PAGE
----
Each page of this book opened my mind to new interpretations of myself and my own behavior. It encouraged self-reflection and brought a smile to my face. Everyday I read this book felt like a gleeful day well-spent and occupied by higher thinking. The brevity of the novel is also helpful for those of us with shorter attention spans.

The Alchemist by Paulo Coelho

The original version of The Alchemist was written in Portuguese and published in 1987. It centers on the adventure of a young boy in search of treasure he sees in his dreams. On his adventure, the boy learns more about magic and happenstance in life and the world around him.  He leans on chance and instinct as a guide in his adventure discovering what truly matters in life and in terms of self-betterment.

This novel holds a special place in my heart as a reminder of the magic that goes unnoticed in our daily lives. It truly is a novel that warms the soul and has the capacity to make a day or night feel timeless. I feel as though I am lucky to have connected to this book in the way I did and hope others can have a similar and enchanting experience with this story. 

The Prophet by Kahlil Gibran

The Prophet was published in 1923 and contains content on metaphysical fiction and religious prose. The novel consists of 26 prose poetry fable writings discussing different areas of life, such as pleasure, crime, punishment, teaching, and death. These writings provide a profound interpretation of these topics in a poetic fashion, almost like the words are dancing. From these readings comes a spiritual wisdom narrated from the mind of a man on a personal wandering voyage. As he encounters a public following, he shares more of what he believes and knows, always leaving something for interpretation.

While the pages are short, I advise reading them slowly and with a pencil in hand to take notes and make sense of the literary organization. This is definitely a novel worth reading over the years again and again, gaining new insights with each new dive into Gibran’s mind.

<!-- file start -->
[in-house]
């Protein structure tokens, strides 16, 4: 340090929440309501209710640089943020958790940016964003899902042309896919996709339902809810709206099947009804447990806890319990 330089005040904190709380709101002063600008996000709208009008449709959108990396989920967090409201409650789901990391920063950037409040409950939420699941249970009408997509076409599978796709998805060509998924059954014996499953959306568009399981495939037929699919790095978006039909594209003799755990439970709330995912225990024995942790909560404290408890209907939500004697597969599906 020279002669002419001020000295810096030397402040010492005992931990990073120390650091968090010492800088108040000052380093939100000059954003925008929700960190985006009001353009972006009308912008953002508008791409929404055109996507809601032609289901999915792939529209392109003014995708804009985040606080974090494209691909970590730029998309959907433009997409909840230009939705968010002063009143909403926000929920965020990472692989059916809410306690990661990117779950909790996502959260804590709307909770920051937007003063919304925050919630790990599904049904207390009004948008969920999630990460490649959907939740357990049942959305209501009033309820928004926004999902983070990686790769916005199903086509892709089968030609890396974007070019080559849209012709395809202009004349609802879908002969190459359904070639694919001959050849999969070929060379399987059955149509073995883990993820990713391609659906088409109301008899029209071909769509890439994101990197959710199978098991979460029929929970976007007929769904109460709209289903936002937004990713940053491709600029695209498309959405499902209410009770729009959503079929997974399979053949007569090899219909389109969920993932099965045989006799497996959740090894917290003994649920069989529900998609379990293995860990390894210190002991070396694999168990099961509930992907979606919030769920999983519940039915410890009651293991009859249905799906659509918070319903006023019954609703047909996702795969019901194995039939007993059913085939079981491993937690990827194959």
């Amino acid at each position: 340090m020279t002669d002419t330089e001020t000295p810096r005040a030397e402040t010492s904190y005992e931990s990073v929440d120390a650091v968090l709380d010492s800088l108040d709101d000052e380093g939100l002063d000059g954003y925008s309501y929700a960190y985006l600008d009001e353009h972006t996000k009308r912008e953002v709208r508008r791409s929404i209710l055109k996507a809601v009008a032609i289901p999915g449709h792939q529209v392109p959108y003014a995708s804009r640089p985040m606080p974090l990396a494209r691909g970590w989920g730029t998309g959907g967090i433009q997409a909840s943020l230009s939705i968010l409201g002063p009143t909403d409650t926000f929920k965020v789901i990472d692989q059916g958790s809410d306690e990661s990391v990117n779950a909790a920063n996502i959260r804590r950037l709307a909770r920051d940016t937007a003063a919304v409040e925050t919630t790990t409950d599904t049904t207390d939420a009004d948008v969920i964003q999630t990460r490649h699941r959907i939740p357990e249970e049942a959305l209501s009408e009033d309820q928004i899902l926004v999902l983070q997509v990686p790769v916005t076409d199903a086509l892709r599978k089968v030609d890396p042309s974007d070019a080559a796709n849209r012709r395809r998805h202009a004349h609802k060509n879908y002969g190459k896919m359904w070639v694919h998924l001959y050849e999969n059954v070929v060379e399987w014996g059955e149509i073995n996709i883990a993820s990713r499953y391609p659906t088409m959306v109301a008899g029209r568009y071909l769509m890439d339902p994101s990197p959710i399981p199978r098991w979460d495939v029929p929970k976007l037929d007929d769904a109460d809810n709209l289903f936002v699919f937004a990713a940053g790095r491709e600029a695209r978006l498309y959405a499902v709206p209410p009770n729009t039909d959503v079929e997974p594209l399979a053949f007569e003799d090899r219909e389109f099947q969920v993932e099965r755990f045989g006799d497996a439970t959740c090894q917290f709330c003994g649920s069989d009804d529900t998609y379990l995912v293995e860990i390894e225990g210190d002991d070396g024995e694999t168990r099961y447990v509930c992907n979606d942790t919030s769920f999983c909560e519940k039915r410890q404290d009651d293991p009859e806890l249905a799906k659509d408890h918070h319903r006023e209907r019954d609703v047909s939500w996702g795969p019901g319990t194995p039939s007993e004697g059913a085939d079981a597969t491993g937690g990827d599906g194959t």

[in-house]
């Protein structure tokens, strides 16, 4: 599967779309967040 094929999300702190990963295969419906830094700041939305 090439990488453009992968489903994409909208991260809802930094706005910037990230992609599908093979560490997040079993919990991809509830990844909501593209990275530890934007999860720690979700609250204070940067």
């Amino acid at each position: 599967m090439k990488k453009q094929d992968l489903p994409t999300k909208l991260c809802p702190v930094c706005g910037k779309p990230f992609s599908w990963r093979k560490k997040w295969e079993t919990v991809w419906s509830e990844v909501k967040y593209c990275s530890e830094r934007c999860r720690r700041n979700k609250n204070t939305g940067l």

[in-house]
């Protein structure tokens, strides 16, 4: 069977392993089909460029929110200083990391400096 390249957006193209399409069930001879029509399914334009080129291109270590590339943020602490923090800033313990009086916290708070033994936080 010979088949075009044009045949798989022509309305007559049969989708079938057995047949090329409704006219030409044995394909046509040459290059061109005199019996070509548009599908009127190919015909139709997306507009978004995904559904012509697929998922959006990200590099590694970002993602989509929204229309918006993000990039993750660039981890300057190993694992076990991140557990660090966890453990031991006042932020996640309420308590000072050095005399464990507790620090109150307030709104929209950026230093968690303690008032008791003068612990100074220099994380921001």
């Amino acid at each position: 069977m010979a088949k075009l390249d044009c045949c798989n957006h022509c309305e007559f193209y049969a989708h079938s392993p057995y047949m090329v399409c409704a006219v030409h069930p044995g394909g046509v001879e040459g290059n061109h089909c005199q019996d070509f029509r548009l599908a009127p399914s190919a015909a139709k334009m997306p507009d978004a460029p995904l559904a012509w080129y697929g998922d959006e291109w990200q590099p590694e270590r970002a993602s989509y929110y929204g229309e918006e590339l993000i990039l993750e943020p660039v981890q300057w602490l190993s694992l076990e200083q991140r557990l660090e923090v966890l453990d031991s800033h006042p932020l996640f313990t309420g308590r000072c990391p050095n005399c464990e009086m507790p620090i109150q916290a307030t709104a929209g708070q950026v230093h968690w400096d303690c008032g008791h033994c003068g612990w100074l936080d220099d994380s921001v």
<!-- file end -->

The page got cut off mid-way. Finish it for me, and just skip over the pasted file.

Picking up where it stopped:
These books all contain messages that have opened my heart and mind to a more magical, self-aware, and beautiful state of being. I hope that in engaging with these texts you feel at peace, gleeful, and wiser than you felt before. If anything, I simply hope you enjoy the sunny passage of time with your nose in a book whilst your body relaxes in a place that makes you happy. 

Sage R.J. Lang is a fourth year at UC Davis, majoring in Sociology with a minor in Education. Sage has pursued their undergraduate degree while traveling abroad, including Davis, Santa Barbara, Washington D.C., and most recently Thailand. Sage has been writing since 2015 and looks forward to sharing their voice with the readers of Her Campus before graduating and pursuing their many career dreams. While Sage's focus is more usually creative prose, they look forward to expanding their horizons towards a more journalistic and personal style. Sage hopes to improve the experiences of current, new, and incoming Davis Aggies with their articles and looks forward to engaging with campus doing something they love deeply.